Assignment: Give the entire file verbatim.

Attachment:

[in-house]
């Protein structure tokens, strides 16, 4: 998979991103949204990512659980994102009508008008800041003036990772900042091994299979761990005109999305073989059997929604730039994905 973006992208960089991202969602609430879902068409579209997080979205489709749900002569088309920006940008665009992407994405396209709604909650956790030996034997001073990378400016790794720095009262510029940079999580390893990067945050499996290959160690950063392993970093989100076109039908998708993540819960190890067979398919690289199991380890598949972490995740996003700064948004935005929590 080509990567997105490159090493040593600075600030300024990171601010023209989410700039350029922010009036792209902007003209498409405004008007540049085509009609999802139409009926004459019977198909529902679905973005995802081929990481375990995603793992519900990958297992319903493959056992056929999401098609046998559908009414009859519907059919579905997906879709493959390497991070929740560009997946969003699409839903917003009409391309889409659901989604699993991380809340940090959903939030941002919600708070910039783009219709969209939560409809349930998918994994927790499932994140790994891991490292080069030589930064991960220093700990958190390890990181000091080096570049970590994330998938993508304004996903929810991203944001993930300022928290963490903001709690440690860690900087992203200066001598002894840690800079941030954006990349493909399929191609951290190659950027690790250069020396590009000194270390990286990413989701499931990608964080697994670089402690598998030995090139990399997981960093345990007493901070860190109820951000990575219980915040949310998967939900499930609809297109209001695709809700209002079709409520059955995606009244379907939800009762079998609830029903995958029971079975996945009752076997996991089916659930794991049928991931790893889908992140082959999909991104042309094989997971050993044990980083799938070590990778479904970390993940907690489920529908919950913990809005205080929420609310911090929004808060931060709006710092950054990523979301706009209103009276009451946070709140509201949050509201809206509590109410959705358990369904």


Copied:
[in-house]
């Protein structure tokens, strides 16, 4: 998979991103949204990512659980994102009508008008800041003036990772900042091994299979761990005109999305073989059997929604730039994905 973006992208960089991202969602609430879902068409579209997080979205489709749900002569088309920006940008665009992407994405396209709604909650956790030996034997001073990378400016790794720095009262510029940079999580390893990067945050499996290959160690950063392993970093989100076109039908998708993540819960190890067979398919690289199991380890598949972490995740996003700064948004935005929590 080509990567997105490159090493040593600075600030300024990171601010023209989410700039350029922010009036792209902007003209498409405004008007540049085509009609999802139409009926004459019977198909529902679905973005995802081929990481375990995603793992519900990958297992319903493959056992056929999401098609046998559908009414009859519907059919579905997906879709493959390497991070929740560009997946969003699409839903917003009409391309889409659901989604699993991380809340940090959903939030941002919600708070910039783009219709969209939560409809349930998918994994927790499932994140790994891991490292080069030589930064991960220093700990958190390890990181000091080096570049970590994330998938993508304004996903929810991203944001993930300022928290963490903001709690440690860690900087992203200066001598002894840690800079941030954006990349493909399929191609951290190659950027690790250069020396590009000194270390990286990413989701499931990608964080697994670089402690598998030995090139990399997981960093345990007493901070860190109820951000990575219980915040949310998967939900499930609809297109209001695709809700209002079709409520059955995606009244379907939800009762079998609830029903995958029971079975996945009752076997996991089916659930794991049928991931790893889908992140082959999909991104042309094989997971050993044990980083799938070590990778479904970390993940907690489920529908919950913990809005205080929420609310911090929004808060931060709006710092950054990523979301706009209103009276009451946070709140509201949050509201809206509590109410959705358990369904």